Hand expressing

Hand expressing breast milk is the process of using your hands to manually remove milk from your breast. It is a useful skill for breastfeeding mothers to have, as it can be done anywhere and without the need for a breast pump. Talk to your midwife about learning how to hand express in the latter stages of your pregnancy. If medical advice says that it is ok for you to do, you may be able to start hand expressing from when you are 37 weeks pregnant. You can learn how to hand express via video’s online or in consultation with your midwife or a lactation specialist. If you are successful at hand expressing, you can collect the expressed milk in a clean container, such as a bottle or breast milk storage bag or a special syringe, label it with the date and put it in your freezer ready for when your baby arrives.

Hand expressing breast milk can take some practice to get the hang of, but it can be a helpful skill to have when you need to relieve engorgement, increase milk supply, or express milk when you don't have access to a breast pump. It's important to note that hand expressing may not be as efficient as using a breast pump, so it may take longer to express the same amount of milk. If you have any concerns about milk supply or difficulties with breastfeeding, it's always a good idea to consult with a lactation consultant or other healthcare professional for guidance and support.

Here’s a helpful video on hand expressing: https://www.youtube.com/watch?v=WIrhDf-2d8w

Prepare for potential challenges

Breastfeeding can be challenging, and it's important to be prepared for potential challenges. Some common issues new mothers face include sore nipples and difficulties with latching. Consider having a lactation consultant on speed dial, and learn about potential solutions for common issues.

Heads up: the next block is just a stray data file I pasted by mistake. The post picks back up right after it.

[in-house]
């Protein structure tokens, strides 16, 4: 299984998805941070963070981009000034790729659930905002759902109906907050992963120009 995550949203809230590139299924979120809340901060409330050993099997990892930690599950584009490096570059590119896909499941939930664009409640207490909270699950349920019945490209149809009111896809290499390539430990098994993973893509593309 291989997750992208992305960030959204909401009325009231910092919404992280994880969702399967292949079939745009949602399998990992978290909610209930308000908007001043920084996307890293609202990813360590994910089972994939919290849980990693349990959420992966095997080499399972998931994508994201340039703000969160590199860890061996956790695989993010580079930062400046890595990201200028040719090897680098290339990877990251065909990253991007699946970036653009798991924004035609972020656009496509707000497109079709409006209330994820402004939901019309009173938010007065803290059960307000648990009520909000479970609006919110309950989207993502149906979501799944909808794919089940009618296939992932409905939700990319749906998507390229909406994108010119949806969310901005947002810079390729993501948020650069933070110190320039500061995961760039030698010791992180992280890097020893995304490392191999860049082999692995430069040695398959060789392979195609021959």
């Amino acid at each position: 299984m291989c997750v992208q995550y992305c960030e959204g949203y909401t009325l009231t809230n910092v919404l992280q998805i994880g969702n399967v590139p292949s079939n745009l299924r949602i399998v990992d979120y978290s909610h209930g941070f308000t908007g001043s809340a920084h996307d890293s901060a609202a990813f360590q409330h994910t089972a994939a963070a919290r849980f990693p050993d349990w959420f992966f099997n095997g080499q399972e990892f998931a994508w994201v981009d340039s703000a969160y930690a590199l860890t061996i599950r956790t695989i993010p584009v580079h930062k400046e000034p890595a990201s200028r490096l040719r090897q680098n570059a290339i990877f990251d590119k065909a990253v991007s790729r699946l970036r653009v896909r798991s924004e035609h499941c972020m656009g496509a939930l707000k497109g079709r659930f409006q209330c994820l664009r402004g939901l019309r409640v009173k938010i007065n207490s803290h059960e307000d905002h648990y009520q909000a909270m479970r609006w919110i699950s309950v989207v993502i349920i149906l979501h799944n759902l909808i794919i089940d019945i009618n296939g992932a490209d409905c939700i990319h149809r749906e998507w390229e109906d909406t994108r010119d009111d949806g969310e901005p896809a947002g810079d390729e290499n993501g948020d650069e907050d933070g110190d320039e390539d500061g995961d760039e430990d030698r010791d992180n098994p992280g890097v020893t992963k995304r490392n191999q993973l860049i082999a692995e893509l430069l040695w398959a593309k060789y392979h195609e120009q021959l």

Once baby arrives

Skin to skin contact

Skin-to-skin contact after birth and in the weeks following can help initiate and improve breastfeeding, as it triggers the release of hormones that stimulate milk production. Also known as kangaroo care, it involves placing the naked baby on the mother's bare chest, covering them with a warm blanket, and allowing them to remain in that position for an extended period.

Start practicing good breastfeeding techniques

It's important to practice good breastfeeding techniques early on to establish a good milk supply and avoid common problems like sore nipples. Make sure your baby is latching on correctly and positioning your baby comfortably. You should also nurse your baby frequently, especially in the first few weeks when your milk supply is being established.

Have patience

Finally, it's important to have patience with yourself and your baby. Breastfeeding can take time and practice, and it's not uncommon to encounter setbacks. Don't be discouraged if you encounter challenges or feel like giving up. With patience, support, and determination, most new Mums can successfully breastfeed their baby.

In conclusion, early preparation is essential for successful breastfeeding. By educating yourself on breastfeeding, getting the right supplies, practicing good nutrition and techniques, preparing for potential challenges, and having patience, you can establish a strong breastfeeding relationship with your baby. Remember to reach out for support and guidance when you need it, and enjoy the special bond that comes with breastfeeding.

Your Cart

Your cart is currently empty.
Click here to continue shopping.